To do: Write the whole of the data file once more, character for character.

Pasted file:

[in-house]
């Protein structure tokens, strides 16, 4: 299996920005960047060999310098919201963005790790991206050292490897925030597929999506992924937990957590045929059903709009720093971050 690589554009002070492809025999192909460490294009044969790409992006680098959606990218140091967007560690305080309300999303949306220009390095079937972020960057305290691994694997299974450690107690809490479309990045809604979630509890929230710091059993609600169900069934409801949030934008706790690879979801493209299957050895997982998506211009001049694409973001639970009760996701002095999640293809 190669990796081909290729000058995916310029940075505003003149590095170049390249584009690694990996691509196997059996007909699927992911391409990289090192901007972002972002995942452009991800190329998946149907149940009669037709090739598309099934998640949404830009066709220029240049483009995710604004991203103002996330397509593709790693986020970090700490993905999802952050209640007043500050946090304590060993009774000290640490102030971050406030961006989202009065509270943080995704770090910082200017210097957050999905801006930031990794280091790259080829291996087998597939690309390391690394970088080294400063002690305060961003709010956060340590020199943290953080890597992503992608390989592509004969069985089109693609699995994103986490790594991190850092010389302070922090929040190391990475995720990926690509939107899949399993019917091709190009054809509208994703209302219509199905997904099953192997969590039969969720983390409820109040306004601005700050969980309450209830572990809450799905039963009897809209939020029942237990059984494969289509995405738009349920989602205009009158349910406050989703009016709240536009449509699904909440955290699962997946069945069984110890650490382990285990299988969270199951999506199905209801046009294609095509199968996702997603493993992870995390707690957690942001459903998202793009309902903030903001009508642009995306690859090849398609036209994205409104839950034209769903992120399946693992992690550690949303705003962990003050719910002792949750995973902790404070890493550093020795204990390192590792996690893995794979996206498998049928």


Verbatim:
[in-house]
């Protein structure tokens, strides 16, 4: 299996920005960047060999310098919201963005790790991206050292490897925030597929999506992924937990957590045929059903709009720093971050 690589554009002070492809025999192909460490294009044969790409992006680098959606990218140091967007560690305080309300999303949306220009390095079937972020960057305290691994694997299974450690107690809490479309990045809604979630509890929230710091059993609600169900069934409801949030934008706790690879979801493209299957050895997982998506211009001049694409973001639970009760996701002095999640293809 190669990796081909290729000058995916310029940075505003003149590095170049390249584009690694990996691509196997059996007909699927992911391409990289090192901007972002972002995942452009991800190329998946149907149940009669037709090739598309099934998640949404830009066709220029240049483009995710604004991203103002996330397509593709790693986020970090700490993905999802952050209640007043500050946090304590060993009774000290640490102030971050406030961006989202009065509270943080995704770090910082200017210097957050999905801006930031990794280091790259080829291996087998597939690309390391690394970088080294400063002690305060961003709010956060340590020199943290953080890597992503992608390989592509004969069985089109693609699995994103986490790594991190850092010389302070922090929040190391990475995720990926690509939107899949399993019917091709190009054809509208994703209302219509199905997904099953192997969590039969969720983390409820109040306004601005700050969980309450209830572990809450799905039963009897809209939020029942237990059984494969289509995405738009349920989602205009009158349910406050989703009016709240536009449509699904909440955290699962997946069945069984110890650490382990285990299988969270199951999506199905209801046009294609095509199968996702997603493993992870995390707690957690942001459903998202793009309902903030903001009508642009995306690859090849398609036209994205409104839950034209769903992120399946693992992690550690949303705003962990003050719910002792949750995973902790404070890493550093020795204990390192590792996690893995794979996206498998049928």